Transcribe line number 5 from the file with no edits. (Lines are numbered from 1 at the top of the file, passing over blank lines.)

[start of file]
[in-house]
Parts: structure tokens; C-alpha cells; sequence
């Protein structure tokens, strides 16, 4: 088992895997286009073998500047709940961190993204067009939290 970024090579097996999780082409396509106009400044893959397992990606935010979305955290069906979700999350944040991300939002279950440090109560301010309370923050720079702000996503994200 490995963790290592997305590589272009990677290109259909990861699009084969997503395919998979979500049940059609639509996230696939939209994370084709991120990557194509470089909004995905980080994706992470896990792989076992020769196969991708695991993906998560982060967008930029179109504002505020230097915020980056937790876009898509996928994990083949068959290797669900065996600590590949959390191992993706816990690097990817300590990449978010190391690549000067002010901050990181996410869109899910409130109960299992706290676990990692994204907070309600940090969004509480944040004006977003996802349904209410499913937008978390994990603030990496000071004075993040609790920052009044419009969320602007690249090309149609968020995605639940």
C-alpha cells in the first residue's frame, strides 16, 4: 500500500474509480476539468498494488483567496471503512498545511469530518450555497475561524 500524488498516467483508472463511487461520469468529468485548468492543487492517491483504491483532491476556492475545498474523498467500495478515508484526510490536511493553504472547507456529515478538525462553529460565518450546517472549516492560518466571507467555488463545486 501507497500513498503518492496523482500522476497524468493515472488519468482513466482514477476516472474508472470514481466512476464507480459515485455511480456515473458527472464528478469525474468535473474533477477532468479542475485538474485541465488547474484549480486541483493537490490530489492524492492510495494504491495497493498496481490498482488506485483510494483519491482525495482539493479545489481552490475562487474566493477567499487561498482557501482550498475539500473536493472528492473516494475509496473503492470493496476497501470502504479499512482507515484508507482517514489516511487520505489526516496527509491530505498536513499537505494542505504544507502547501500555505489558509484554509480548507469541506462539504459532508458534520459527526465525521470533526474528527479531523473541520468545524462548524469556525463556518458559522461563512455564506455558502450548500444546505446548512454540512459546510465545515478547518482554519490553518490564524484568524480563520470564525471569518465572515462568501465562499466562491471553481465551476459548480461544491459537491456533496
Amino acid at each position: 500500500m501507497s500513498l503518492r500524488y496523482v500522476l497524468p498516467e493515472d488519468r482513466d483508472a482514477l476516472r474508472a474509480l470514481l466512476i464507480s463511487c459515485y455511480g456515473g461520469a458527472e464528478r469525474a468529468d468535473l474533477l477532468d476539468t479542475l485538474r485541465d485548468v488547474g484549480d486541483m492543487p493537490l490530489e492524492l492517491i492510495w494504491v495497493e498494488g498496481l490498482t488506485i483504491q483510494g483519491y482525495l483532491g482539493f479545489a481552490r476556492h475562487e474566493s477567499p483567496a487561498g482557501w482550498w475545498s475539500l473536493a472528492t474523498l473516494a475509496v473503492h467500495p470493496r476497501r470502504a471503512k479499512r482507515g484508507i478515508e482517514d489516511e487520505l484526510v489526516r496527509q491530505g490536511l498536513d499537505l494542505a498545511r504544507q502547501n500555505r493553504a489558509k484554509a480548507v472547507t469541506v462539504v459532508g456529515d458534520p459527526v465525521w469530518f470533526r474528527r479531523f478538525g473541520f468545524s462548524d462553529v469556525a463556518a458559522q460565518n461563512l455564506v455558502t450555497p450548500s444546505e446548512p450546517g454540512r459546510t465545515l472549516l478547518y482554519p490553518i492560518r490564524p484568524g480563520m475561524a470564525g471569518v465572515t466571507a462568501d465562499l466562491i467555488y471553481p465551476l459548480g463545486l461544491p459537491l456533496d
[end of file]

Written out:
Amino acid at each position: 500500500m501507497s500513498l503518492r500524488y496523482v500522476l497524468p498516467e493515472d488519468r482513466d483508472a482514477l476516472r474508472a474509480l470514481l466512476i464507480s463511487c459515485y455511480g456515473g461520469a458527472e464528478r469525474a468529468d468535473l474533477l477532468d476539468t479542475l485538474r485541465d485548468v488547474g484549480d486541483m492543487p493537490l490530489e492524492l492517491i492510495w494504491v495497493e498494488g498496481l490498482t488506485i483504491q483510494g483519491y482525495l483532491g482539493f479545489a481552490r476556492h475562487e474566493s477567499p483567496a487561498g482557501w482550498w475545498s475539500l473536493a472528492t474523498l473516494a475509496v473503492h467500495p470493496r476497501r470502504a471503512k479499512r482507515g484508507i478515508e482517514d489516511e487520505l484526510v489526516r496527509q491530505g490536511l498536513d499537505l494542505a498545511r504544507q502547501n500555505r493553504a489558509k484554509a480548507v472547507t469541506v462539504v459532508g456529515d458534520p459527526v465525521w469530518f470533526r474528527r479531523f478538525g473541520f468545524s462548524d462553529v469556525a463556518a458559522q460565518n461563512l455564506v455558502t450555497p450548500s444546505e446548512p450546517g454540512r459546510t465545515l472549516l478547518y482554519p490553518i492560518r490564524p484568524g480563520m475561524a470564525g471569518v465572515t466571507a462568501d465562499l466562491i467555488y471553481p465551476l459548480g463545486l461544491p459537491l456533496d